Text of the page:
The two newcomers introduced themselves as John and Jane Doe. They were from Las Vegas and had recently taken up the RV lifestyle. The Does offered Vern and Fran some lemonade.


“I hope you don’t mind me sayin’ this, John, but you two look awfully young to be retired,” chuckled Fran.


John smiled.


“No, we’re still . . . working. We’re just taking a break from things for a while. You see, Jane and I work for the government at a . . . an engineering facility. Occasionally they let us out for good behavior.” Jane laughed at his joke.


“I see. They must treat you pretty well out there.”


Vern looked again at the silver bullet.


“This is quite a rig you got here, John. I was tellin’ Fran, I ain’t never seen one quite like it. Who makes it, anyways?”


John paused to take a sip of lemonade.


“It’s a custom job, Vern. You see I, ah . . . I like to design things in my spare time. Jane and I had this vacation planned for some time, so I had the folks in the machine shop at work construct this recreational vehicle to my specifications. I guarantee you, you won’t find another one like it anywhere in the . . . on the planet.”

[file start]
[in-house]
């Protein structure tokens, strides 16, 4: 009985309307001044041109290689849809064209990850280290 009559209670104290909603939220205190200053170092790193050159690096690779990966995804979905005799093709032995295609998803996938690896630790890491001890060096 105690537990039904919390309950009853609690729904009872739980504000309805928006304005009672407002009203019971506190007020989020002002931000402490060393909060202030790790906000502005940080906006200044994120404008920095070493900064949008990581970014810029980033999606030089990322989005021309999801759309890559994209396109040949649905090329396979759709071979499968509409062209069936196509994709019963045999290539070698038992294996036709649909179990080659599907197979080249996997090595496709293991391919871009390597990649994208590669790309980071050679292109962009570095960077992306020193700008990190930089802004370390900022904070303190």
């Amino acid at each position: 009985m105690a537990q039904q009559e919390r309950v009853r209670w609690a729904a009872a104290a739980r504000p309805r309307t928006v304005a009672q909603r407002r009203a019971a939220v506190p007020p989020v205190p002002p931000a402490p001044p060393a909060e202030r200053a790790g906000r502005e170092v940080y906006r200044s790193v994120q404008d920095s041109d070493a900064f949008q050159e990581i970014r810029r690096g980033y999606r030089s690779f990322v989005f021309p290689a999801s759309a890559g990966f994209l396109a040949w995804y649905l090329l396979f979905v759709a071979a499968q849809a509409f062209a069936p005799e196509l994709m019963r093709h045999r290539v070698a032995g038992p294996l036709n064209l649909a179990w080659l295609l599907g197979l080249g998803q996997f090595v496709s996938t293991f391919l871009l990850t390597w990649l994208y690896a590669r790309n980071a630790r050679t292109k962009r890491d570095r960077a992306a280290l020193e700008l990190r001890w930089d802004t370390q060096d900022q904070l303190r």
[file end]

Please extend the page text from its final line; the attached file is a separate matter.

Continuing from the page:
“Can I take a look at the controls?”


Susan shot John a peculiar look. Fran thought that she could detect a look of embarrassment on his face.


“Ah, perhaps tomorrow?” Susan asked. “It’s been a long . . . drive and things are pretty messy right now.”


“Oh sure, no problem, folks,” Vern replied.  “We understand. Livin’ on the road things can get pretty disorganized. Especially when your pets are running all over and . . . “


Just then, the couples heard a howl coming from behind the Doe’s rig. It sounded like something between fear and ecstasy. The Chihuahua, Elizabeth, came running from around the corner, followed in hot pursuit by John and Jane’s dog. The animal caught up with Elizabeth; he mounted the small dog and proceeded to hump it frantically. Elizabeth howled some more.